About a woman

We were newbies in the working world then. She was sitting on one side of the fence while I was on the other end. We were introduced at a corporate event and a few days later, she called me to ask if I could help her with something she was working on. I accepted her request.

She was slender, wore her hair short and the clothes she wore made her stand out from the throngs of OLs that I’d come across. She was bilingual and was deemed as a rising star amongst her peers.

“Don’t ever think about it,” my senior nipped it in the bud. “She’s already married.”

I’d never known what her exact age was but deduced that she could be around my age, or slightly younger. Since that call from her, the rare moments when our professional paths crossed, only smiles were exchanged.

Then, the winds of time meant that our paths would diverge for the next few years.

She rose through the ranks swiftly, while I had to deal with the chronic problem of career stagnation. I knew she was in a league of her own. We never met and I reckon, I was now resigned to a place in her memory where only a murky semblance of my name remained. For me, she was someone I had never forgotten.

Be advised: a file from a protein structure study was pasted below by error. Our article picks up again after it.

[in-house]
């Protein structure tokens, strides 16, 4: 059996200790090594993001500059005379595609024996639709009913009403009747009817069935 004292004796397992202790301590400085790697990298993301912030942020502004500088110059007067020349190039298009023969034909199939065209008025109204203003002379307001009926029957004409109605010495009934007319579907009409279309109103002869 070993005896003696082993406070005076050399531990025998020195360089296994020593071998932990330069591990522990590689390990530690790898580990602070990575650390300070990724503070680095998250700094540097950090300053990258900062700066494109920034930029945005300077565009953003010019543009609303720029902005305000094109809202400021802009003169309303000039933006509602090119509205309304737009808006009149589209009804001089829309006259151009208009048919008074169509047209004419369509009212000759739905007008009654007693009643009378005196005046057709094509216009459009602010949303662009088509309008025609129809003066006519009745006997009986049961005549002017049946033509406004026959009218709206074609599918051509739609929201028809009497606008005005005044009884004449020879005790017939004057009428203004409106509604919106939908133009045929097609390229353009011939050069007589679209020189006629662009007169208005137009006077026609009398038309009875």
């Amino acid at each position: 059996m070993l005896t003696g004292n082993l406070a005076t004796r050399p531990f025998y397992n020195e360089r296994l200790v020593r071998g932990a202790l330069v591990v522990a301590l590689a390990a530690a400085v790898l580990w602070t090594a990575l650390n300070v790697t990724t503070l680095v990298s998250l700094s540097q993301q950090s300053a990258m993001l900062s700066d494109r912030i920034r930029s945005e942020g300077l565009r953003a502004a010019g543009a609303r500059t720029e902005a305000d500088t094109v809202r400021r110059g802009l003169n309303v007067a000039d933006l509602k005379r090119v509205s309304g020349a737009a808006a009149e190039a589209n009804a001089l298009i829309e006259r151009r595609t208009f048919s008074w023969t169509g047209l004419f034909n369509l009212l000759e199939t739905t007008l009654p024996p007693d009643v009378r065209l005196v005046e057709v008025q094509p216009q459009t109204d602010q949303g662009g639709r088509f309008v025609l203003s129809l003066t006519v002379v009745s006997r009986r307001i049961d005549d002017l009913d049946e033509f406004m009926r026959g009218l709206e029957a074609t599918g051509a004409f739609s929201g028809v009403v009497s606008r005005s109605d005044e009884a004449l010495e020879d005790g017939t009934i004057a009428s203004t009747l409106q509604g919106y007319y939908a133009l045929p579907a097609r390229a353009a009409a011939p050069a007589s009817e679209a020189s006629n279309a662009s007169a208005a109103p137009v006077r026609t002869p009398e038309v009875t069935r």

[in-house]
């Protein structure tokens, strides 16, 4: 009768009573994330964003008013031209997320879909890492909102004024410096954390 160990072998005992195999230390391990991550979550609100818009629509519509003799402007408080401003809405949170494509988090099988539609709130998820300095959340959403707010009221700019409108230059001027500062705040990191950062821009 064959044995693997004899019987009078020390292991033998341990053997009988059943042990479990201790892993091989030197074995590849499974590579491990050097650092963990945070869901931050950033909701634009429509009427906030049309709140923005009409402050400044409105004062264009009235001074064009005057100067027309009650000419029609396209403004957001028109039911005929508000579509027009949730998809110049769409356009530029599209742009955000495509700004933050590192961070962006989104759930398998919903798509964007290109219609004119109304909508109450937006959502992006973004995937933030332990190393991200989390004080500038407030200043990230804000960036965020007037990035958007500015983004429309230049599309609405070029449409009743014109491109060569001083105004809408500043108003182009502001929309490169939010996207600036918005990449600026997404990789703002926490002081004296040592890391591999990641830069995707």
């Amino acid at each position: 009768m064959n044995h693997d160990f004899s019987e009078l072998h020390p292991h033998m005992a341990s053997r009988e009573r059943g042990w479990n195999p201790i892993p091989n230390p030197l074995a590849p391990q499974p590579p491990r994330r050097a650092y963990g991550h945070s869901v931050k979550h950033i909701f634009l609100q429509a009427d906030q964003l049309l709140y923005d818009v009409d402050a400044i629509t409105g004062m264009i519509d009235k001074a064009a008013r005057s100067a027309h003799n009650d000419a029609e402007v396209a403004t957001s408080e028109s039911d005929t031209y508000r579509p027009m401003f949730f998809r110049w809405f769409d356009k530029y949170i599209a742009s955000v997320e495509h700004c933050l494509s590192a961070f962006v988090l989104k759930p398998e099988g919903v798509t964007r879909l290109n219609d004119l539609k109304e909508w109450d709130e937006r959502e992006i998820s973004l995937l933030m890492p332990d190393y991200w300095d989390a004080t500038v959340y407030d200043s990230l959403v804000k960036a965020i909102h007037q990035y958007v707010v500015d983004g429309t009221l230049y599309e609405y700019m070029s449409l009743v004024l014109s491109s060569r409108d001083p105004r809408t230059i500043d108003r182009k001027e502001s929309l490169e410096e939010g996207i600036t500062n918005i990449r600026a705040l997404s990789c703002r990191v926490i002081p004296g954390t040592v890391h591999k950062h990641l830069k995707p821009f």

It was only in recent months that our paths looked set to cross again. She was posted to an organisation that had close dealings with my workplace, holding a senior position. By chance, I managed to get her on my Twitter feed, where I remained a follower without being followed.

Waiting for the train home one evening, I was checking out some websites on my iPad.

(Digressing a little, it was around the week when almost the entire country was caught up in the elections fever. Through the twitterfeed, I learnt that she had attended a few rallies.)

Looking up from the screen for a moment, it startled me when I realised that she was standing a few metres from me, waiting at the same door. It didn’t surprise me at all that she didn’t recognise me. Or perhaps she was pretending not to.

I turned my attention back to my iPad. While my fingers were swiping the screen almost absentmindedly, my mind began to whirl. I thought about how she must have been happily married for close to a decade already; how her career had progressed so well; and her love for cats.

The train arrived, interrupting my chain of thoughts. We shuffled our way into the cabin and that was when I lost sight of her. Thoughts as I made my way home were centered on how she was the type of woman whom I would love to grow old with, the disparities of our career paths aside.

She was one of the rare ones.

One Comment

  1. I wanted to leave a comment to say that I would have said “hi”. But, no, on second thought, I wouldn’t have, either.

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